There’s a ton of content available about what to include on your professional demo reel. But, have you heard about what not to include? Here are some things to consider when putting your best foot(age) forward.
Actors love them. Agents, CDs, etc., not so much. While they can be fun to put together, they don’t enhance a reel or showcase you as the professional actor that you are! The list of actors who want to book is long and attention spans are short. Start your reel right away and get to the point of showing who you are and what you can do. Industry folks are busy people and by the time they’ve sat through a 10-second montage of you laughing, crying, and talking, they could’ve looked at 10 headshots, answered two emails, and taken a sip from their already-cold-grande-latte-frappucino. You want them open, engaged, and hydrated! If you must include any montag-ey type footage, best to save it for the very end. If you really want to include it, you could put it in on a reel that’s just for you, your friends, your grandma, etc.
2. Footage that focuses more on the other actors.
Since this is your reel, it gets to feature you! It’s great that you were in a scene with Denzel Washington or Meryl Streep, but if it features them more than you? Think twice before including it. Denzel and Meryl don’t need a reel. So for the purpose of showcasing your professional reel, choose the best scenes that highlight your acting talents and abilities, and use that as your focus when combing through your footage.
3. Clips with low production value.
Since the goal is to have the quality of the footage look as professional as you do, you don’t want to give an agent or casting director any reason to click that fast-forward button. Viewing clips with low production value may not necessarily showcase you as a professional. If they’re looking at clips where it’s hard to see or hear you, it can take them right out of it. It’ll be an effort to get them back in the zone again and the best way to not have to do that is to make sure they don’t leave it in the first place!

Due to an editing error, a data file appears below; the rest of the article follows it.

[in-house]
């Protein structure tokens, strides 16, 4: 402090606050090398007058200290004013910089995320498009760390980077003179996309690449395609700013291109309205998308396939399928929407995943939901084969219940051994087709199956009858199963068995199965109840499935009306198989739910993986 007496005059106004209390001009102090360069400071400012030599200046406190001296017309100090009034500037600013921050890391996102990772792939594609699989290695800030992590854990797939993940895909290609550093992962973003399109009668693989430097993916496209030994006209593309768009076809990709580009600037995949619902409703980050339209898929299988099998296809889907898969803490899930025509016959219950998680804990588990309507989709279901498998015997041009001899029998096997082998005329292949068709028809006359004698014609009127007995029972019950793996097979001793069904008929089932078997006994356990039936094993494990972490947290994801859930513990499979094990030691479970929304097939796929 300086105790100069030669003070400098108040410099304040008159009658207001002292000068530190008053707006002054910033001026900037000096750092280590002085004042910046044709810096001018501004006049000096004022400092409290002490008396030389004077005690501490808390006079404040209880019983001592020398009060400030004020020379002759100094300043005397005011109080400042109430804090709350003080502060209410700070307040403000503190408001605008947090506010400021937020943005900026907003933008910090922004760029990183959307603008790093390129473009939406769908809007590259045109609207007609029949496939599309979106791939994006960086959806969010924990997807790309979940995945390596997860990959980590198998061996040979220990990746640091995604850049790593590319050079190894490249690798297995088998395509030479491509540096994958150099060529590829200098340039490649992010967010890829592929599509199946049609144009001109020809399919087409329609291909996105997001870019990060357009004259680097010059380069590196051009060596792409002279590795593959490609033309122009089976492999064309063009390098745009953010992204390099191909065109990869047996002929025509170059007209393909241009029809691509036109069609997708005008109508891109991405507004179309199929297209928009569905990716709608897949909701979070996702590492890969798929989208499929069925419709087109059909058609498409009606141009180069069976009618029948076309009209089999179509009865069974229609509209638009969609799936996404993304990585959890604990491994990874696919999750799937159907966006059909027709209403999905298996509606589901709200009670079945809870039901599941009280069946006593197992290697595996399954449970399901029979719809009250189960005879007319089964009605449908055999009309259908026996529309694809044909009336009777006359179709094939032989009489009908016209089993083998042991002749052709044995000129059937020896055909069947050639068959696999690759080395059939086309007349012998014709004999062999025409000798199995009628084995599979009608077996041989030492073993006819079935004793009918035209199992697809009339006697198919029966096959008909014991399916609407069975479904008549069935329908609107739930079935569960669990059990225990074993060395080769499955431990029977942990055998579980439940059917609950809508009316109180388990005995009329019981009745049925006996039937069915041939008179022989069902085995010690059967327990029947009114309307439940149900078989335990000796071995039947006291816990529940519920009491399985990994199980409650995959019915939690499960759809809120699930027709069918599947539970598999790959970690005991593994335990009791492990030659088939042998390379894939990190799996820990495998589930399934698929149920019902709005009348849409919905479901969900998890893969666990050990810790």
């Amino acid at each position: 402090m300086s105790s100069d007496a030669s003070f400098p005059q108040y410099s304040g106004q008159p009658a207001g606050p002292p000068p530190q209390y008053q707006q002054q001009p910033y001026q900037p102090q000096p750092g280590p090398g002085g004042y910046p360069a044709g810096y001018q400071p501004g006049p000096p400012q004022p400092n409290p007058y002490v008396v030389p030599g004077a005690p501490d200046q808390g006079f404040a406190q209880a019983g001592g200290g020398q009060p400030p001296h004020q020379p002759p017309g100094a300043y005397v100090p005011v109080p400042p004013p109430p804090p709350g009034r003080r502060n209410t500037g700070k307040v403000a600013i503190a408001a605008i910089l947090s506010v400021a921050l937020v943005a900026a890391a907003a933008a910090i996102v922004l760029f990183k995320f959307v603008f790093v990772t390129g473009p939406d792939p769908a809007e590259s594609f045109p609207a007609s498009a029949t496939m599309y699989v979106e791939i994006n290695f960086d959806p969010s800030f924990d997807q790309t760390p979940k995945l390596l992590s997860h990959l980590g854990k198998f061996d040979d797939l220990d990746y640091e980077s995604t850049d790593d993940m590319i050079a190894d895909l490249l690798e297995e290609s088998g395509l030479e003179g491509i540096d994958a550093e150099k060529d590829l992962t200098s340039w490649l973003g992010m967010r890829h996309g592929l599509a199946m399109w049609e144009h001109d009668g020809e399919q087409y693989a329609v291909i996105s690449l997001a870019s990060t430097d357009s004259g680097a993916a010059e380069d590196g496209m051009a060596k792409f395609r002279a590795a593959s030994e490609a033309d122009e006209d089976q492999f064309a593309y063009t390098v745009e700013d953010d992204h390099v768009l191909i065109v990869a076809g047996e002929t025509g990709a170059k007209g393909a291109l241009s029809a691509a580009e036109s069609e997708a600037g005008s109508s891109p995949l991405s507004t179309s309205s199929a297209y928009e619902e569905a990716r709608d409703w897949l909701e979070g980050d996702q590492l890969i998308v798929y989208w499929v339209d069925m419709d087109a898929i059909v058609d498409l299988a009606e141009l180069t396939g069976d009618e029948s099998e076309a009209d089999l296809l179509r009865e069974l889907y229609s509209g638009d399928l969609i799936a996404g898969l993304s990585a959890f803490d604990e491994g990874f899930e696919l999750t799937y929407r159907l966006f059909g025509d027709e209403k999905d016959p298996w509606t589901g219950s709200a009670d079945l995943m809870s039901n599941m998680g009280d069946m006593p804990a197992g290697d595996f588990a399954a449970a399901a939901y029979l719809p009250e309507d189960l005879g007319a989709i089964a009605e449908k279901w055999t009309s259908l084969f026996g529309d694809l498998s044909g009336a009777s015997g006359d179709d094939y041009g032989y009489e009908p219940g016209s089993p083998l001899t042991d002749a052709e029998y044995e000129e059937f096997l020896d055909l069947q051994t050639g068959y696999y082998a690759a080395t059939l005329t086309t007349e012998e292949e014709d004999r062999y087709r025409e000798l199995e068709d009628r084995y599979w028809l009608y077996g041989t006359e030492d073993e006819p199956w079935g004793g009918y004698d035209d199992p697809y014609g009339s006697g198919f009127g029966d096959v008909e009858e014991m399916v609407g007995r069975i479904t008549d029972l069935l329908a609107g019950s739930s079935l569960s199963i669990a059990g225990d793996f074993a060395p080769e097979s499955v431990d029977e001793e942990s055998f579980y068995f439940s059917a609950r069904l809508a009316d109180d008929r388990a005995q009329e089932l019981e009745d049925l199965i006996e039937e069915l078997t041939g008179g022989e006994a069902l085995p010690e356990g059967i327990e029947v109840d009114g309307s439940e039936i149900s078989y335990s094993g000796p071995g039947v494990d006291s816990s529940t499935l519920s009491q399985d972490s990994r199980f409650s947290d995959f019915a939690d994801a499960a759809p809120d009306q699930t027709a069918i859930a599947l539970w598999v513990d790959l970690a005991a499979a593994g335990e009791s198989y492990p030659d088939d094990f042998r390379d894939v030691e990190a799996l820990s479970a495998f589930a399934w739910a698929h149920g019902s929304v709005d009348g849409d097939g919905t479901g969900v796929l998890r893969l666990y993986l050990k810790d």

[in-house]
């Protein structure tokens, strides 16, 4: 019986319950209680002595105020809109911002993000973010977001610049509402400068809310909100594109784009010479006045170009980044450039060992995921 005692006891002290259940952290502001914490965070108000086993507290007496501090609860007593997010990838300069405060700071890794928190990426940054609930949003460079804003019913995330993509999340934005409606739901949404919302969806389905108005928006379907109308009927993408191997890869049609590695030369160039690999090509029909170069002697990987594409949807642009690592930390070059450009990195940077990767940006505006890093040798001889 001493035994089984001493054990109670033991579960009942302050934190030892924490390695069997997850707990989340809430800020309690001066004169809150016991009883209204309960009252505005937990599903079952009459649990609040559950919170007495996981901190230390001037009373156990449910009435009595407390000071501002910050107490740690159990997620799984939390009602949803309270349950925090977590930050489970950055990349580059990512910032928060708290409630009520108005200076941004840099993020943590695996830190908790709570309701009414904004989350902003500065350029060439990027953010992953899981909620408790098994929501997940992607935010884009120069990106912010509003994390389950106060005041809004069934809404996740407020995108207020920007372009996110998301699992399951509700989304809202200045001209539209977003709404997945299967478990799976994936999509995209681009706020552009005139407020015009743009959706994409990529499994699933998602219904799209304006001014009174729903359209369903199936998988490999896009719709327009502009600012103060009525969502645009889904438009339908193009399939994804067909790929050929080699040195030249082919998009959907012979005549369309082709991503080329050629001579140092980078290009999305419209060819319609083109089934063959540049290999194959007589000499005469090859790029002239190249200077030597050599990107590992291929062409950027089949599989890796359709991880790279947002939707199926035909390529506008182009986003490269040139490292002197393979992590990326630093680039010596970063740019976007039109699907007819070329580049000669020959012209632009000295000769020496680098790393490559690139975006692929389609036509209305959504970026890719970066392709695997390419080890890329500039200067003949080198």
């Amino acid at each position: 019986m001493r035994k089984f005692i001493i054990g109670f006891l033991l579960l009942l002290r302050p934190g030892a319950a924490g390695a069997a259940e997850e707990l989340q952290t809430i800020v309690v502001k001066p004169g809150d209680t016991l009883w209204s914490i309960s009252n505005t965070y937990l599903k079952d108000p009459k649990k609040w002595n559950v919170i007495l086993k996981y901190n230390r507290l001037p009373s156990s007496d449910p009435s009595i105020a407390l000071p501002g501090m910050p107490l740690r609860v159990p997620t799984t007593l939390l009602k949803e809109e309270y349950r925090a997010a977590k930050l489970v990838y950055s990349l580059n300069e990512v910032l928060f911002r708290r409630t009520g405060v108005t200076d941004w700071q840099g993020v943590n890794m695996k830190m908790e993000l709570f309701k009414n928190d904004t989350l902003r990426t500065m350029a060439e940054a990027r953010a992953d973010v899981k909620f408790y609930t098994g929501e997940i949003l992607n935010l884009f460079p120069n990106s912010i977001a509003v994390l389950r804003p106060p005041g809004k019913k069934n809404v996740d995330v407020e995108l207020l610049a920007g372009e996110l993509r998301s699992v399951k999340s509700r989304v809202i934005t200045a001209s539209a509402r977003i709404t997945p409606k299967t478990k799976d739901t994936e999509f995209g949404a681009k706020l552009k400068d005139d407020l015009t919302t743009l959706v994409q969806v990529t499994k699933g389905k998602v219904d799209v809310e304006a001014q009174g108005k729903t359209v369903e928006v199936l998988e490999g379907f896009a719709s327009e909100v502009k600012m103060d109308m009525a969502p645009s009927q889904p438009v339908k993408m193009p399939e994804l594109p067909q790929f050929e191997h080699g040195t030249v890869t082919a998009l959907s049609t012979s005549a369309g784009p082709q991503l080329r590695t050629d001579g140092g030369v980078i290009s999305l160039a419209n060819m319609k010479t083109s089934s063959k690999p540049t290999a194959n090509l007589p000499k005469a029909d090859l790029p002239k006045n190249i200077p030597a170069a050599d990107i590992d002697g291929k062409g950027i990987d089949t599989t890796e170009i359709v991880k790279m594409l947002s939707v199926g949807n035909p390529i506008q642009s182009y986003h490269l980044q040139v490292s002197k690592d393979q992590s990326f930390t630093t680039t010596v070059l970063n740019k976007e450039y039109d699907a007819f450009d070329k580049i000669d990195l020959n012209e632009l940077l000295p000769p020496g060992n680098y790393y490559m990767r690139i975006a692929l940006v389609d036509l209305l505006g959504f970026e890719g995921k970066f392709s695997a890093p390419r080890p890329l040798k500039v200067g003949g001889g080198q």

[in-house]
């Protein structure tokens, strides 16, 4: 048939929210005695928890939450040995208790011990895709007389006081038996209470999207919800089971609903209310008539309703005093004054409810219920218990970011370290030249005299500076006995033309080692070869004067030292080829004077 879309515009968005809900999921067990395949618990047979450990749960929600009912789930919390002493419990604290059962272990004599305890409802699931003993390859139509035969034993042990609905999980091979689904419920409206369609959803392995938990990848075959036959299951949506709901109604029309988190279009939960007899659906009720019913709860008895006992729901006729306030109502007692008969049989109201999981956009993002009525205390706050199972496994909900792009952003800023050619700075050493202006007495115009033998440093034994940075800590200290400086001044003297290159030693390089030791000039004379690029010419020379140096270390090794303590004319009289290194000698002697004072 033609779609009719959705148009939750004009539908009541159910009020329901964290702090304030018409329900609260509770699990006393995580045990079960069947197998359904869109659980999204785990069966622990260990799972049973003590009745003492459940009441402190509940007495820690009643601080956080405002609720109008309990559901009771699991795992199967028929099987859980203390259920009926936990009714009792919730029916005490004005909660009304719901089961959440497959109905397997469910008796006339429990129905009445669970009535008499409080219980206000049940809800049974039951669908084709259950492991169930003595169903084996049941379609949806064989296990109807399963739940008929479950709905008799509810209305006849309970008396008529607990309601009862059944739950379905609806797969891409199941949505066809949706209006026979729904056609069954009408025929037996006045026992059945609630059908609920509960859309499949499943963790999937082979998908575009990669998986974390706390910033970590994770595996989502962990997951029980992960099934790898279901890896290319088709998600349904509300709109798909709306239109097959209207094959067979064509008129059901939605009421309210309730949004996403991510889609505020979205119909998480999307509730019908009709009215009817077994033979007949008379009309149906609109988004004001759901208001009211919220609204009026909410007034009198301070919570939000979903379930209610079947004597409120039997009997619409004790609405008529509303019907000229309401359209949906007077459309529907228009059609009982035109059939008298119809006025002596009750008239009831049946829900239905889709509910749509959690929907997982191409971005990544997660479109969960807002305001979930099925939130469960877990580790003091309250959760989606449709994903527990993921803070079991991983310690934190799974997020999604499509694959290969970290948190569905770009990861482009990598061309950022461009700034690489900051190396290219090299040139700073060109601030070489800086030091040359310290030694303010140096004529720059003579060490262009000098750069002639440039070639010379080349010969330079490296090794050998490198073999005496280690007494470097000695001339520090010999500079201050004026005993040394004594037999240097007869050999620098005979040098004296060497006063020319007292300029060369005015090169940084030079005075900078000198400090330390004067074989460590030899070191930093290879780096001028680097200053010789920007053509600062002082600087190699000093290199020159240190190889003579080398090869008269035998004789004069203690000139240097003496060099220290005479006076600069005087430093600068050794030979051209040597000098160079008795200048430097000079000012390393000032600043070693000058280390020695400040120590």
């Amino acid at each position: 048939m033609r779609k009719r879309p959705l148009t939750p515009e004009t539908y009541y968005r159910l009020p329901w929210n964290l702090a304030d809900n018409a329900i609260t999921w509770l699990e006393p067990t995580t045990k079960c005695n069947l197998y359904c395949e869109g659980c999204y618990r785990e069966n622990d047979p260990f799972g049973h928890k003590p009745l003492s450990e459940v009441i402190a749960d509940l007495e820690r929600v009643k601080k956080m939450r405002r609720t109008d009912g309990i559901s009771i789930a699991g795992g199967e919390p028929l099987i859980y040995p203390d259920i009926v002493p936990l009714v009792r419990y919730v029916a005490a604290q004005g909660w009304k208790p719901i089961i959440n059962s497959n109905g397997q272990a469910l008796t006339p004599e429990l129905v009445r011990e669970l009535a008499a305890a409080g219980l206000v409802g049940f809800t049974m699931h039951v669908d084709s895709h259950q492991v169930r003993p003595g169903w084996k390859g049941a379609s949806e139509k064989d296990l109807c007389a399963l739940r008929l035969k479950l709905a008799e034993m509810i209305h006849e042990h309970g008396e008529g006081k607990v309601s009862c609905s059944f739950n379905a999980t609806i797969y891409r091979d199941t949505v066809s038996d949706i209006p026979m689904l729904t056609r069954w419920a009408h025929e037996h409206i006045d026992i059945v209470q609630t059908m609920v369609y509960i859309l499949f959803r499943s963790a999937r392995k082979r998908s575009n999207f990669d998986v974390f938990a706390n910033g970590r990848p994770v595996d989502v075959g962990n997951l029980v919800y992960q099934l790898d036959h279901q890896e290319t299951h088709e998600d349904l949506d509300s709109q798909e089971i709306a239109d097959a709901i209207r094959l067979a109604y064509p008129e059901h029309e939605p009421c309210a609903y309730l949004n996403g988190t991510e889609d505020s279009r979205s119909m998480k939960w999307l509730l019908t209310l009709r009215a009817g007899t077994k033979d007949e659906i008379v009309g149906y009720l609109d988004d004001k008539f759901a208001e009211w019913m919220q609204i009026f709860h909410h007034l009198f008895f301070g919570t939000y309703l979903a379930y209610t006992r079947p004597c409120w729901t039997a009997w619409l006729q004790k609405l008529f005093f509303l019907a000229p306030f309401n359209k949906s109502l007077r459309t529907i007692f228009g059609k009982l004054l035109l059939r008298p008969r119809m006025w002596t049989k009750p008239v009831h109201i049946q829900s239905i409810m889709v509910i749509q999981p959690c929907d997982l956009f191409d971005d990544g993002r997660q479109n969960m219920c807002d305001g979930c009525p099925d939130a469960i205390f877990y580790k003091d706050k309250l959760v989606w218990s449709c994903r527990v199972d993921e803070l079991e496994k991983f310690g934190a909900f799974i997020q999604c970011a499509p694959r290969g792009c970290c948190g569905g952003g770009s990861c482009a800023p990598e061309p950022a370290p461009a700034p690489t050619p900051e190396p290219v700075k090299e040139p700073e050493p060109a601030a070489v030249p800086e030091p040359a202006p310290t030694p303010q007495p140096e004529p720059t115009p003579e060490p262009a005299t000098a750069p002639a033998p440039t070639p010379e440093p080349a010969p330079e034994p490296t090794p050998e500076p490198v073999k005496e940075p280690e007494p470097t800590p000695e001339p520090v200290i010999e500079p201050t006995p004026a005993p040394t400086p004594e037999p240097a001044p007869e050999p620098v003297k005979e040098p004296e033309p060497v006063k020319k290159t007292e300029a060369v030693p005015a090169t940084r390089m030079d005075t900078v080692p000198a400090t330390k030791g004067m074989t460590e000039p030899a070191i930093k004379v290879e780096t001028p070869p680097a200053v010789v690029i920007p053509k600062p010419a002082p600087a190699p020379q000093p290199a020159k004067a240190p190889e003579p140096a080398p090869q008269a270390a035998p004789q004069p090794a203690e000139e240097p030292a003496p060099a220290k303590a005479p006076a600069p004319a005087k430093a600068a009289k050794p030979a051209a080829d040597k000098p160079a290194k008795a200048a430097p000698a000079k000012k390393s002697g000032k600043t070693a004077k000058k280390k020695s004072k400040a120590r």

4. Live theater, voiceover, or background footage.
A professional reel consists of clips from your TV and film work, not from your black box stage production of “The Scottish Play.” Live theater is usually shot from the back of the theater and can have poor audio and video quality. It’ll also stand out against your professionally shot footage. There are some exceptions. For example, a client had really good footage and sound from her solo show. It was professionally shot along with close-ups so we could see her eyes, it was directed by a well-known director, and reviewed (favorably) in the New York Times! We used just a small bit of it and included one of the review quotes. As far as using VO, save that for its own VO reel. While doing background work does serve a purpose, that purpose is not for your professional acting demo reel.
5. Scenes that don’t highlight your best acting.
This is where we get to be really honest with ourselves about who we are as an actor, what roles we’re right for, what level we’re at in our career, and where we want to go moving forward. While choosing what scenes to use from your footage, are you able to be honest with yourself about finding your best moments? Do you appear confident in your acting? Are you comfortable in your voice and body? Are you present in the scene and reacting to what’s being said to you? Are you spontaneous in your choices and not looking at yourself? Are you in the moment and not emoting? Does it show you actively listening? Sometimes we can be too close and it helps to have an outside eye. Enrolling a fellow acting colleague, teacher, or coach can definitely help when choosing what to use.
Keep in mind that just because we’re in something, doesn’t mean it should all be included in a professional reel. A reel will highlight your range, most marketable qualities, and strongest acting skills in 2–2 1/2 minutes or less (focusing on the less) as opposed to every-single-thing-you’ve-ever-done. That means being judicious in what you’re keeping and more importantly, what you’re taking out. That can mean including only one or two very short scenes (not four) from the same project, especially if you’re playing the same character. Or asking yourself how necessary is it to include that one-liner from “Law & Order: SVU,” especially if what we mostly see is the back of your head?
It’s really OK for a reel to be as short as 1–1 1/2 minutes. Your audience and potential employers will thank you for that minute of gold as opposed to more of well, not. It’s OK to wait until you have solid footage or nowadays, take the reigns in your career and create it yourself!
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